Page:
One of the most important pieces of technology in the Star Trek universe, the replicator is used primarily to provide food and water on board starships, thus eliminating the need to stock most provisions (though starships, starbases, and other installations still stock some provisions for emergencies, such as in cases of replicator failure or an energy crisis.) On Star Trek: Deep Space Nine, it was established that as long as there is an energy source to power life support, replication is used to provide breathable air on ships and starbases (and to disassemble the carbon dioxide exhaled by the crew), thus providing a seemingly endless supply of oxygen and eliminating the need to carry air tanks.
The technology is also used for producing spare parts, which makes it possible to repair most ship damage without having to return to a starbase. Other applications include replication of Starfleet uniforms, as well as everyday objects such as toys and souvenirs. Replication is also used by the Holodeck program to allow food, clothes, and other objects belonging within a simulation to be used or consumed by the participants.
Replicators can also convert matter into energy. Following that principle, the device can dismantle any object into subatomic particles. The ensuing energy can then be stored for future use or immediately applied in a subsequent replication. This process is referred to as "recycling", and is applied to everything from dirty dishes to outgrown children's clothes.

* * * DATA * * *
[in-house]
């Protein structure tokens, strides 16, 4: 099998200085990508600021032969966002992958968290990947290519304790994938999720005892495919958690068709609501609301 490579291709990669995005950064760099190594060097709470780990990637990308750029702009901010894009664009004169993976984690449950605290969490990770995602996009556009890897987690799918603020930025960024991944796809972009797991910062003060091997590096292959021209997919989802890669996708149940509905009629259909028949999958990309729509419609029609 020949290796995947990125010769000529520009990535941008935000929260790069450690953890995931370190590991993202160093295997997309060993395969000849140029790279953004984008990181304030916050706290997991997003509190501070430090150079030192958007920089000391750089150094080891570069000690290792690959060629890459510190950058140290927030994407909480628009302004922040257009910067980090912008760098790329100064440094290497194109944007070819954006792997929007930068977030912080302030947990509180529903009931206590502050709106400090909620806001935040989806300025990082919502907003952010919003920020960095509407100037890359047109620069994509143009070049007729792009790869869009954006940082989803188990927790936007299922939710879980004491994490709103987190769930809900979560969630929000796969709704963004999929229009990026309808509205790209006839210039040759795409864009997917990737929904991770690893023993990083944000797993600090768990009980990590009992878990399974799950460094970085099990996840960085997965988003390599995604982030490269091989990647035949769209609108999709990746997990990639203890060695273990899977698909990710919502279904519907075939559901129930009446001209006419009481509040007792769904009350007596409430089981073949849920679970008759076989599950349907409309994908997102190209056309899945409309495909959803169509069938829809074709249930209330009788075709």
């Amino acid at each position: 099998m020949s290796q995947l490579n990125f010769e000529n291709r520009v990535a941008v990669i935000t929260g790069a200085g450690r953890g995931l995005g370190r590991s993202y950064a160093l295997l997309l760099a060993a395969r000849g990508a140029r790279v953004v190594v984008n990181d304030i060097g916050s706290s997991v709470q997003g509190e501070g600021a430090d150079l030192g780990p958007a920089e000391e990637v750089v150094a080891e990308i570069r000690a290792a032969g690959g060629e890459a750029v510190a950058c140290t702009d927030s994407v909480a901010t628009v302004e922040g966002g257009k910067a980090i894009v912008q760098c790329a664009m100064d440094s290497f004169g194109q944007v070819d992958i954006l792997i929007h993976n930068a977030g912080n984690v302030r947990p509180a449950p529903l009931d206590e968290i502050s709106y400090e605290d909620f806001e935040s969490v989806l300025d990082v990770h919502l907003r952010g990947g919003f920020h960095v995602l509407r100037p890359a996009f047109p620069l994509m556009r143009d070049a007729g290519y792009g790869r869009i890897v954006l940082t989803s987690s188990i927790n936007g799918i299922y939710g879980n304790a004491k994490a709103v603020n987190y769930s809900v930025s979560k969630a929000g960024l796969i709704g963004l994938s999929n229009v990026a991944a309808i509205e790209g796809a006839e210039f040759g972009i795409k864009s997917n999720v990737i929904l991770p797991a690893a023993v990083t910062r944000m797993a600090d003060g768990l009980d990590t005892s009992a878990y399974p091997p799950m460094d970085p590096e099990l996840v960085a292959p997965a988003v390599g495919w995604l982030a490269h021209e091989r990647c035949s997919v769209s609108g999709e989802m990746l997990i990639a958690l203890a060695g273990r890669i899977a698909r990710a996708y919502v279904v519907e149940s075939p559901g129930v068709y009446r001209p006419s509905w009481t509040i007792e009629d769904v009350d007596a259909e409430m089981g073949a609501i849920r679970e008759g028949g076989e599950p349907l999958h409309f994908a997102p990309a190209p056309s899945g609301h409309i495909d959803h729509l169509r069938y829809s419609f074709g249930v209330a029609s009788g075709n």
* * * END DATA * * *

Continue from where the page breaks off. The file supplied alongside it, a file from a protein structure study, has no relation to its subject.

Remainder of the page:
Replicator technology, even if produced on a larger scale, cannot be used to create complex objects such as shuttlecraft or starships (the production staff felt that being able to replicate entire starships "at the push of a button" would severely impact dramatic potential). However, in the Star Trek: Deep Space Nine episode "For the Cause", industrial replicators are used to replicate large components of ships, shuttlecraft, and other pieces of this sort, which are later used in shipyards to construct such vessels. In this manner, as few as 15 industrial replicators are enough to replicate the components needed to build a fleet of starships or to help a civilization recover from a planet-wide natural disaster.
By virtually eliminating material scarcity, replicator technology plays an important role in the moneyless human economy within the Star Trek universe.
When the USS Voyager was pulled to the Delta Quadrant, it became clear that replicator technology was unknown to some of the indigenous peoples of that region. Throughout the first seasons, the Kazon and other races tried repeatedly to obtain the technology.
Captain Janeway feared that if this technology were acquired by a civilization before they were ready, disastrous consequences could ensue. For this reason, and because of the Prime Directive, Janeway refused to give away the technology at any price.